Each year NFL teams turn to the draft to find their franchise savior. More often than not their first round pot of gold is a pot of silver, or worse in the case of the Browns. Seldom do teams hit their first pick perfectly, but occasionally they get lucky.
Such was the 2003 draft for the Pittsburgh Steelers. Instead of sitting tight at No. 22 and drafting the “best available,” the Steelers traded up to No. 16 and selected a seven-time future Pro Bowler. For 10 years, Troy Polamalu has been a human highlight reel and Pittsburgh’s overall best playmaker.
When he plays, opposing quarterbacks are forced to find ways to keep Polamalu in check. Their only true defense has been his injuries, as Polamalu has missed 30 games in his career.
Without him the Steelers have struggled, and never more than last season. Of their eight losses in 2012, five came when Polamalu stood on the sidelines in street clothes. A sixth loss was recorded in his first game back while he tried to get back to game speed.
So when the Steelers again moved up in a round to select a safety, the chatter began that fourth-rounder Shamarko Thomas from Syracuse would be Polamalu’s replacement.Not so fast. The great Polamalu may not be off to the Florida retirement community quite yet.
Just two seasons ago in 2011, Polamalu netted 91 tackles, the second most in his career. He played the entire season with a sore Achilles/calf from a lingering injury sustained the prior year. The injury finally completely imploded in the AFC wild-card game in Denver, ruining the Steelers’ chance to move on in the playoffs and, arguably, their chances for the 2012 playoffs.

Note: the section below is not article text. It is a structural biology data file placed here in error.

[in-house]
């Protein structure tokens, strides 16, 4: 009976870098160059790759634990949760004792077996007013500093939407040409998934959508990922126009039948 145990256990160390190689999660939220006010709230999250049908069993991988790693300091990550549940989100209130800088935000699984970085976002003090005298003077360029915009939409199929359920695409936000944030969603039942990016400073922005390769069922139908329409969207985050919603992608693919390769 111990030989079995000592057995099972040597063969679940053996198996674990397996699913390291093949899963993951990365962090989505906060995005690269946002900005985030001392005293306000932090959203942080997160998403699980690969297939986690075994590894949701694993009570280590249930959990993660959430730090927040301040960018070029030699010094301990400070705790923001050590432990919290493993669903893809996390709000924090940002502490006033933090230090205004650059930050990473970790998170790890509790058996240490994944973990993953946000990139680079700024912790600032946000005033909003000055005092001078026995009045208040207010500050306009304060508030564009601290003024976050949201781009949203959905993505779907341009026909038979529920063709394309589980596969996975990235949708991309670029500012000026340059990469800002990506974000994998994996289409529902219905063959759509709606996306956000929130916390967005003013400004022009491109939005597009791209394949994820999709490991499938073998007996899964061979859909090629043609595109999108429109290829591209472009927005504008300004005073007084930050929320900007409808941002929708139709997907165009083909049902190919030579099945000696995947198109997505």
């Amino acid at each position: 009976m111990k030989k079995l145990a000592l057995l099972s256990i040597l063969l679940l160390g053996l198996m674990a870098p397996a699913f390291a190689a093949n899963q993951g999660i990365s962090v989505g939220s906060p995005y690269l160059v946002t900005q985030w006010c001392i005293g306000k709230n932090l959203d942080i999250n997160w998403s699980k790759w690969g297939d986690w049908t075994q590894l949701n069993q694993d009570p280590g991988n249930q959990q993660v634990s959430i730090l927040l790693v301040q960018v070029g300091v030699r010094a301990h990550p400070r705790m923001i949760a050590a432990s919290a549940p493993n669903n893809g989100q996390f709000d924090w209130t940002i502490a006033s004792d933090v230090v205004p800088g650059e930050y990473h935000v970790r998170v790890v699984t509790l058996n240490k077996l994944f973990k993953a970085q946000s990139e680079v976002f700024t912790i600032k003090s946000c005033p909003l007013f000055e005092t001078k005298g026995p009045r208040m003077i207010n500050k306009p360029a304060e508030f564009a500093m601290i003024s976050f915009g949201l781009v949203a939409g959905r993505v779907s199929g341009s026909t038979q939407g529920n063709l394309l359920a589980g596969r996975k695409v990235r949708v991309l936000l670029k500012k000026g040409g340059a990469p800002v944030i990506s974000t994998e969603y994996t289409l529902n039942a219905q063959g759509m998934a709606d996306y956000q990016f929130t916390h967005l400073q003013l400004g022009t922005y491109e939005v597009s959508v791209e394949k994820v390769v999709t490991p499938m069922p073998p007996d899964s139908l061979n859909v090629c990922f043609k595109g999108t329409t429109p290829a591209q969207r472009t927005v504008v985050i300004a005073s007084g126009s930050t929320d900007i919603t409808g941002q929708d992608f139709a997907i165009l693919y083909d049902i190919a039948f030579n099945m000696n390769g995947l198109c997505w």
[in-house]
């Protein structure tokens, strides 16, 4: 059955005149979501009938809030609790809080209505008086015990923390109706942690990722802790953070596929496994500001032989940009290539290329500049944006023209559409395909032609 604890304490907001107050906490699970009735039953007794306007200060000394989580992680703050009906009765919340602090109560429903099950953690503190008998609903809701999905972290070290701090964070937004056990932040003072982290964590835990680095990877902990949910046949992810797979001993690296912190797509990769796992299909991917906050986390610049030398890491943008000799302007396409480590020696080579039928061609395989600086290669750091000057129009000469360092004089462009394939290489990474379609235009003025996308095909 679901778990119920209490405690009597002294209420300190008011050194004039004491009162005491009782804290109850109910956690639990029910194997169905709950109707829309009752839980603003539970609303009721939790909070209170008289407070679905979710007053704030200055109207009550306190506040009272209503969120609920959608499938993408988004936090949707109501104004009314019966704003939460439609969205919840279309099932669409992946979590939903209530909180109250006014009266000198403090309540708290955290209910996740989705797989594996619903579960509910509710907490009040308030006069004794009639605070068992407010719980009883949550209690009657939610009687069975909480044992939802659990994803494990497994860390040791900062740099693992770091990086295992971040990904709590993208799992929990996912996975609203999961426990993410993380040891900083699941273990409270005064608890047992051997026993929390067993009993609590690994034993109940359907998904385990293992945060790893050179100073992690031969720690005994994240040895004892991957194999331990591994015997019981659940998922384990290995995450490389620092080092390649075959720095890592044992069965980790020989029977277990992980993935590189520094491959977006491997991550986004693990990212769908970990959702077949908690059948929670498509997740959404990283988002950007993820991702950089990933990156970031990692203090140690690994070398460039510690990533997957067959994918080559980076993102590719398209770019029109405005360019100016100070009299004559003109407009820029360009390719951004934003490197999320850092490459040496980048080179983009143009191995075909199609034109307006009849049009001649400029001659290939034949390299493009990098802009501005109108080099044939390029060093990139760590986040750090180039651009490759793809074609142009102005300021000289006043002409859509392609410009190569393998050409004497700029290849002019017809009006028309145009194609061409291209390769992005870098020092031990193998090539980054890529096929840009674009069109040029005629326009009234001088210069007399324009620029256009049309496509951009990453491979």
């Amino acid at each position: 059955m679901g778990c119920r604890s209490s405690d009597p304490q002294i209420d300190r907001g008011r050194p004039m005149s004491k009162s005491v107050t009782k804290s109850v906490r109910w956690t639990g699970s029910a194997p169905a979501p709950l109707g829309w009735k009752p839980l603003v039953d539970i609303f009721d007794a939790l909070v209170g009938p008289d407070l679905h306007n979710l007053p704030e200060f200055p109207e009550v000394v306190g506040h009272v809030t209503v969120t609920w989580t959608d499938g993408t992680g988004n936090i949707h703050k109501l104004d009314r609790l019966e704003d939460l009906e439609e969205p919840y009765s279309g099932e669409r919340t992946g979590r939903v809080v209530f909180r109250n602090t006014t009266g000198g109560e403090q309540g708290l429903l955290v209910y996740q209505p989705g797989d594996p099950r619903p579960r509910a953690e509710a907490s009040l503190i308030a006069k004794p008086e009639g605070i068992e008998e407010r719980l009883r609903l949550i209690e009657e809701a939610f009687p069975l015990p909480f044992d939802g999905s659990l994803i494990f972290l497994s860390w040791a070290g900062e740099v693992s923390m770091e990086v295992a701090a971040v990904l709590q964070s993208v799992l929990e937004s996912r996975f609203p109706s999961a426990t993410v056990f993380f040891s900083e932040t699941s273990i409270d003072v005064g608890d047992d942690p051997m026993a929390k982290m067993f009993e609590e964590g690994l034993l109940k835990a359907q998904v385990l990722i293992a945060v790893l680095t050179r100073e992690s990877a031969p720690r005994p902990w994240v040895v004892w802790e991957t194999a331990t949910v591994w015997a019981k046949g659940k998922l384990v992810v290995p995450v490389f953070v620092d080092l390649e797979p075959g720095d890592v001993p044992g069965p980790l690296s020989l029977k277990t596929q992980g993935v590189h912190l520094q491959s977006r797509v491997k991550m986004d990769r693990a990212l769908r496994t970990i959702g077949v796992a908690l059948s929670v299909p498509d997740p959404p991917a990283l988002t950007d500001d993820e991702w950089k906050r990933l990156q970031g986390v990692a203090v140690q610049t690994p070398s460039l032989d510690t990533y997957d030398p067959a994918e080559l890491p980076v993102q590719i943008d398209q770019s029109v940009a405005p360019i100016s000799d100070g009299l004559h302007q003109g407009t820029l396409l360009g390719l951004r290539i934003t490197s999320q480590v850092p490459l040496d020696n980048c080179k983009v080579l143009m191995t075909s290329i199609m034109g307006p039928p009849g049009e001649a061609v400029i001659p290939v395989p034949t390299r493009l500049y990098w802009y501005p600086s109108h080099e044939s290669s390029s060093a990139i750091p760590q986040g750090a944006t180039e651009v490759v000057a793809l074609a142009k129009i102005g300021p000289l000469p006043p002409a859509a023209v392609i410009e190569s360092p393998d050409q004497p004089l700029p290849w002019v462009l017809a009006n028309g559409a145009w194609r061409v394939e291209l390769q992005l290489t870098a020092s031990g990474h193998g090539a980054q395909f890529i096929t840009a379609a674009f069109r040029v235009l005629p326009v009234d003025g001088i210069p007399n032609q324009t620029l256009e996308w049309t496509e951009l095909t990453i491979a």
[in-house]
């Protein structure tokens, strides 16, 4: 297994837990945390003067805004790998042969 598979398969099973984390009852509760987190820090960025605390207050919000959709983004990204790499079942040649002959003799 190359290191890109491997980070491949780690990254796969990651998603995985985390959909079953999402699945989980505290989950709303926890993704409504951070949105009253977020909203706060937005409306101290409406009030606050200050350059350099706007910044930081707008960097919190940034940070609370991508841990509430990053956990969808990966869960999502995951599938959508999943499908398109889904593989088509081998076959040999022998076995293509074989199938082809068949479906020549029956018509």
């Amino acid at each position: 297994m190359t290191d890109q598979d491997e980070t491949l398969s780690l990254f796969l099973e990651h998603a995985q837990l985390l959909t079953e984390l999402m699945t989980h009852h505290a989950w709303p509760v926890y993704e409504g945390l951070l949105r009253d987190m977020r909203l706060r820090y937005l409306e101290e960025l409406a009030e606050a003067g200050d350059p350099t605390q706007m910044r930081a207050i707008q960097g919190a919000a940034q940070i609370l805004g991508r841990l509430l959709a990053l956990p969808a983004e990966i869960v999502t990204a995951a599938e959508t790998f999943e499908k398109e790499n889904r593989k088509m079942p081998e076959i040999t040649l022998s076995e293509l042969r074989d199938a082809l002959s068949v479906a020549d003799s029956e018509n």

Calf injuries are not an easy rehab. First the torn muscle fibers must heal and then slow process of restoration can occur. Scar tissue at site of the wound reduces the ability of the muscle to regain its flexibility, and increases the likelihood it will re-tear at the scar tissue. That’s why Polamalu has missed nine games in the past three seasons due to the same injury.
The best news out of organized team activities (OTAs) so far has been Polamalu’s confession that his rehab process is finally complete. From Steelers.com: “The injuries are definitely a thing of the past. When you have an injury that has bothered you for four years, there gets to be so much scar tissue. If you don’t attack the problem of scar tissue, then you will continue to have problems.”
Here’s to hoping the Steelers’ problems were also rehabbed this offseason. In three months, they will be back on the field and healthy for another Super Bowl run, just like their franchise safety.